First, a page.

When Jason and Mich told me that there was this new resto in Greenhills, I immediately asked if it was good there. I think I have been on a bad restaurant streak these weeks, and I just couldn't find anything new and worthy of true praise these days. So, off we drove to Greenhills, trying to find the newest kid on the block, Cucina Gayuma.
Not to be mistaken for the now closed Gayuma Restaurant in Katipunan, Cucina Gayuma is located just after the intersection of Santolan and Ortigas in Greenhills. You wouldn't miss it, going to Gilmore. Parking is a problem since it's in a row of shops situated in front of a very busy road.
Ok. When I saw the sign and got a peak of the inside, I must admit I became hesitant. It was those types of restaurants that was in a wrong place, with a bad taste for design. The place was small, but had two floors. There was a function going on upstairs, and there were other big groups dining downstairs with us. So it was pretty packed and that was impressive for a new restaurant. So, despite the poor ambience and taste in design, I hoped that the food would compensate.
The place had a Filipino design, which made me think their menu was Filipino. However, there were only a few Filipino dishes. There was no theme, so it fell under those fusion restaurants. The waiter gave us a special menu, which surprisingly was half sold out. We ordered the Laing Cheese Spread (P80) to start. It came out served with hard to chew tortilla triangles. The cheese spread was good, but I ordered it for the laing flavor which was just a hint.
Next, we ordered the Seafood Aligue Pasta. They told us that the Laing Pasta was a bestseller, but since we wanted laing more as an appetizer, we got the super-calorific dish instead. At first, it was promising. The sauce was evenly mixed with the pasta. The taste can be likened to Pancit Malabon or Palabok, and since I was already craving for palabok since yesterday, that was a welcome treat. But if I didn't have that craving, I would be truly disappointed. The menu looked so inviting, and out comes a seafood palabok dish. It didn't taste bad, but I just expected something different, having tasted other aligue pastas.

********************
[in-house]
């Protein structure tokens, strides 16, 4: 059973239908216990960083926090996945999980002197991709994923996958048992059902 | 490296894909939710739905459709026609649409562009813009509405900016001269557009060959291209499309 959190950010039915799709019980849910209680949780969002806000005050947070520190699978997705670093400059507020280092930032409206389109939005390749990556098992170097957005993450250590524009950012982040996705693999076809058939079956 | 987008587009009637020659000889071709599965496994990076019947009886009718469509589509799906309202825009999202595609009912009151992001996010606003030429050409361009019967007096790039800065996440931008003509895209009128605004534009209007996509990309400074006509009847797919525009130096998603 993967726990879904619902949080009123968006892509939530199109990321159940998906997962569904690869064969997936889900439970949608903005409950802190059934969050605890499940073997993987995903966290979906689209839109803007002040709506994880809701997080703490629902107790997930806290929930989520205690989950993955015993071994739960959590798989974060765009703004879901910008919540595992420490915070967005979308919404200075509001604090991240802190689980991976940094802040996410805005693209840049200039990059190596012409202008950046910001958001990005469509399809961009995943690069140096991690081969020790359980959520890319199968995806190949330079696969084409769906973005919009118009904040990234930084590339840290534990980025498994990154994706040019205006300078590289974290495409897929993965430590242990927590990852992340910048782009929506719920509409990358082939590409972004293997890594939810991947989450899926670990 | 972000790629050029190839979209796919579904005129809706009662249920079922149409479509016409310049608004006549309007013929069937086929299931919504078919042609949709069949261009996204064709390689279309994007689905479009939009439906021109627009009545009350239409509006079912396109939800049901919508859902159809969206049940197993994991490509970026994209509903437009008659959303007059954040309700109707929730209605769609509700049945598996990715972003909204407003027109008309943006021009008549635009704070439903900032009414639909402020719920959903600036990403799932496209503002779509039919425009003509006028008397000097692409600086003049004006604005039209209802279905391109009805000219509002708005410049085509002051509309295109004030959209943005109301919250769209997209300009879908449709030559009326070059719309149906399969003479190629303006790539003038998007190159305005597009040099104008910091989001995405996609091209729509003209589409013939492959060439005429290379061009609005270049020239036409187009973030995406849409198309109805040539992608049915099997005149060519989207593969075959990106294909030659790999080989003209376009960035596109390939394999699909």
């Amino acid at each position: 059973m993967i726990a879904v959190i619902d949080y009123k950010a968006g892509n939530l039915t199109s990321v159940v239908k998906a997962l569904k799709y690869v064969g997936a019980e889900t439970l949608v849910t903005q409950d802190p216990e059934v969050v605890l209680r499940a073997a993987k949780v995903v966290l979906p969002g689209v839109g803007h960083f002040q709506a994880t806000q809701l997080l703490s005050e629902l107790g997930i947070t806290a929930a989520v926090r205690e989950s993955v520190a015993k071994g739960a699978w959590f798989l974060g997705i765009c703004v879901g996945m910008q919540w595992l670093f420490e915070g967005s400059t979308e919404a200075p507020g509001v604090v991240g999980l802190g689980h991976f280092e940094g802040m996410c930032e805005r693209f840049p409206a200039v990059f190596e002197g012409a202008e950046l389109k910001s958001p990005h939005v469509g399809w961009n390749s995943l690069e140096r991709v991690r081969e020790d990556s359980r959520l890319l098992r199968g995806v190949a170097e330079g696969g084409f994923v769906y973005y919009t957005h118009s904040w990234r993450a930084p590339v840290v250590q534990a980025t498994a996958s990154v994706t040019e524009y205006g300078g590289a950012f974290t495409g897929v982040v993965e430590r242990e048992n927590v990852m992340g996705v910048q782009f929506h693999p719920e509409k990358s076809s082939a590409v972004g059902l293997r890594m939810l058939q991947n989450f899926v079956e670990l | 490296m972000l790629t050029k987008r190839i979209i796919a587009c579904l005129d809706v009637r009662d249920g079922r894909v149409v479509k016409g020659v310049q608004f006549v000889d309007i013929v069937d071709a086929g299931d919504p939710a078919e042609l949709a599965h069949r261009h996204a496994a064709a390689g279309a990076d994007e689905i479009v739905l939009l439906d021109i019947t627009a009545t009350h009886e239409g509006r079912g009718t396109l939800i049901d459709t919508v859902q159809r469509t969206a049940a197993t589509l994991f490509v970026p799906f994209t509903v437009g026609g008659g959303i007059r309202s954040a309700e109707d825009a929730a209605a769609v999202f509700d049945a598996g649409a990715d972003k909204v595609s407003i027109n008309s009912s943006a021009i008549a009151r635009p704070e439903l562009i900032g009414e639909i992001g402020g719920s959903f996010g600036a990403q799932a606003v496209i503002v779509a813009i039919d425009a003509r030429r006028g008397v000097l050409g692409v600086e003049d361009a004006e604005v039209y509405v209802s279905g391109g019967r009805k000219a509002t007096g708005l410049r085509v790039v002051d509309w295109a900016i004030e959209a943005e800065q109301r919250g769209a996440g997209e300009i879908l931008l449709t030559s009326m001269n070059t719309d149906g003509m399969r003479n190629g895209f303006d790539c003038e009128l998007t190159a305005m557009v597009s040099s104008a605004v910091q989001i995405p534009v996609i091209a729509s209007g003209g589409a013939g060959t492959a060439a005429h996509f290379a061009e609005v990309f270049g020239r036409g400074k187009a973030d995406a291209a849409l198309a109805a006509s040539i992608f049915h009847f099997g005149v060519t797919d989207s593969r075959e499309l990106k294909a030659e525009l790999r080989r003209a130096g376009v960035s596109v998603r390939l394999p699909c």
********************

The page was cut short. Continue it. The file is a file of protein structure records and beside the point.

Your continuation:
So, with a disappointed mood, I was served the Baked Ribs. You can notice the variety of dishes offered. I decided between the Baked Ribs (P280) or the Inihaw na Liempo with Ginataang Santol (P195). The waiter again advised us to take the Baked Ribs as it was a bestseller. And since I am in the hunt for the best ribs, I gave in to his recommendation. The dish turned out to be the worst of them all. The BBQ sauce was so overpowering. The dish looked dull and the streak of sauce in the middle of the plate made me laugh. I wish they'd put some greens on the plate. The meat was tender though, but I just couldn't stand the enormous burst of BBQ.
Finally, we had the Baked Parmesan Crusted Fish, since we were comparing the resto to Cookbook Kitchen for some reason. This dish was okay for me, except that it was overseasoned with pepper. You could feel the pepper spiking down your throat. You had to wash a bite down with water. The mushroom was a good touch to the dish though I was bothered thinking if they used Campbell's for the sauce. The fish was also small, and didn't fill up the entire baking dish.
So, verdict? I was disappointed, and we actually didn't get dessert anymore. I was afraid that the Turtle Pie wouldn't be Turtle Pie, or that the leche flan would be store bought. I really wanted to give this resto a chance, since it was a good effort. I assume it was owned by a young chef who wanted a restaurant of his own to share with friends. But the place was horrible, not that comfortable, and the food was below my standards. Maybe I came on a bad time, since it was full. So, it's up to you to decide and tell me if I was just in bad luck.
Cucina Gayuma is located along Granda St., just after the Ortigas-Santolan intersection.